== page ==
The Council of Europe has sometimes been criticized as ineffective in enforcing human rights. But in certain areas the body shows its power. RFE/RL correspondent Lily Hyde reports from Kyiv that Ukraine's highest court struck down the death penalty largely because of Council of Europe pressure.
Kyiv, 24 January 2000 (RFE/RL) -- When the Council of Europe's parliamentary assembly meets for its winter session this week, one topic it will not take up is kicking out Ukraine.
The Ukrainian Constitutional Court ruled last month that the death penalty is unconstitutional, giving Ukraine a respite from Council of Europe criticism.
Ukraine's failure to abolish capital punishment had caused much complaint from the council, a human rights organization of 41 member states. The council's parliamentary assembly was planning to discuss annulling Ukraine's membership at its winter session this week.
Council of Europe official Tatiana Termacic told RFE/RL last week that the council has postponed that discussion.
"Ukraine was taken off the agenda of the parliamentary assembly next week because they (the council) thought that the decision of the Constitutional Court, as well as other things, showed good signs from Ukraine. So they decide not to examine the suspension of its delegation."
Pressure from the Council of Europe -- in the form of critical reports and repeated threats to annul membership -- was instrumental in bringing about the Constitutional Court ruling. The challenge to the legality of the death penalty was not brought by anyone who had been sentenced, but rather by parliamentary deputies, most of whom are members of the Council of Europe delegation.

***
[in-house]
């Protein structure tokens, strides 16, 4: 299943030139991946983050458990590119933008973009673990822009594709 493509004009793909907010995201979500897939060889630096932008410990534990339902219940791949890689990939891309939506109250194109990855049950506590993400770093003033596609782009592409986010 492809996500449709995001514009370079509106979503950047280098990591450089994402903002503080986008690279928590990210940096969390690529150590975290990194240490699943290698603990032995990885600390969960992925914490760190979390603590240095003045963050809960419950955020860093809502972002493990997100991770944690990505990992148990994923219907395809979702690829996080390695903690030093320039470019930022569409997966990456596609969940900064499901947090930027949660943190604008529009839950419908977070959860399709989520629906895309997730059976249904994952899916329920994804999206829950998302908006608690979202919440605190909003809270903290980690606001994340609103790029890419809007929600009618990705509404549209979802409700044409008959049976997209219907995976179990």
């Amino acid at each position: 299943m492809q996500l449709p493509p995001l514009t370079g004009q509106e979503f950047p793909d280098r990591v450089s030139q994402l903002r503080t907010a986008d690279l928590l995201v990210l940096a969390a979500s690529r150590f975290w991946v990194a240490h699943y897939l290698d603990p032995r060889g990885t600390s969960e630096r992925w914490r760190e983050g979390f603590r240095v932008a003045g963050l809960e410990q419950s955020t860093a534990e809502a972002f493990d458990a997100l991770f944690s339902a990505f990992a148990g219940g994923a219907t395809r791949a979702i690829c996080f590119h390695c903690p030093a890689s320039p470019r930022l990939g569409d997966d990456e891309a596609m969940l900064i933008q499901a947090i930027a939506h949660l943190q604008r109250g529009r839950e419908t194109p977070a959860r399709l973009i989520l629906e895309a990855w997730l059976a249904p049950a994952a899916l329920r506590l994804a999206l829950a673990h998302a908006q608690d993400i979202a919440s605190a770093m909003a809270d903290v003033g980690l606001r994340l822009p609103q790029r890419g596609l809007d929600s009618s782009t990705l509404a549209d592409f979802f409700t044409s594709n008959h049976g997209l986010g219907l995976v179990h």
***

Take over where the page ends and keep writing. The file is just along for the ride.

When a country joins the Council of Europe, it must sign and ratify the European Convention on Human Rights. Countries that have a death penalty must pledge to abolish it. Ukraine, which joined in 1995, continued to enforce the death penalty until 1997. Since then, Ukraine has placed a de facto moratorium on executions, but courts have continued to hand down death sentences.
More than 400 people in Ukraine are currently in prison under death sentences. The December ruling by the Constitutional Court means that their sentences must be changed. But Ukraine's underfunded and harsh prison system will find it hard to cope with more prisoners serving life sentences -- as proponents of the death penalty are quick to point out. Death penalty advocates have also pointed to the heinousness of criminals such as mass murderer Anatoliy Onopriyenko, sentenced to death last year.
Legal expert Oleksandr Svetlov (of the Ukrainian Institute of State and Law) says the high crime rate requires the death penalty.
"My personal opinion is that we should abolish the [death] penalty, but not now -- in five or six years. [We should not wait until] our crime rate falls to a European level, because we won't live to see that, but at the moment the murder rate is ten times higher than in Western Europe. When we have a murder rate twice lower, then we can abolish it, but now it's just not possible."
Marjorie Farquharson works for the Council of Europe's Human Rights Directorate. She says abolition of the death penalty is a fundamental human rights issue.
"Economic arguments are not acceptable for the state to get rid of people, and also this thing that gets said repeatedly in Ukraine about [mass murderer Anatoly] Onopriyenko, that this is an animal, not a person -- well, unfortunately, crime is a human phenomenon, not an animal phenomenon, and our big task is to find a human way of dealing with it."
Other countries that still have death penalties on their lawbooks may follow Ukraine's example. Many East European countries are eager to avoid the council's censure, as expulsion from the council could jeopardize a country's chances of joining the European Union.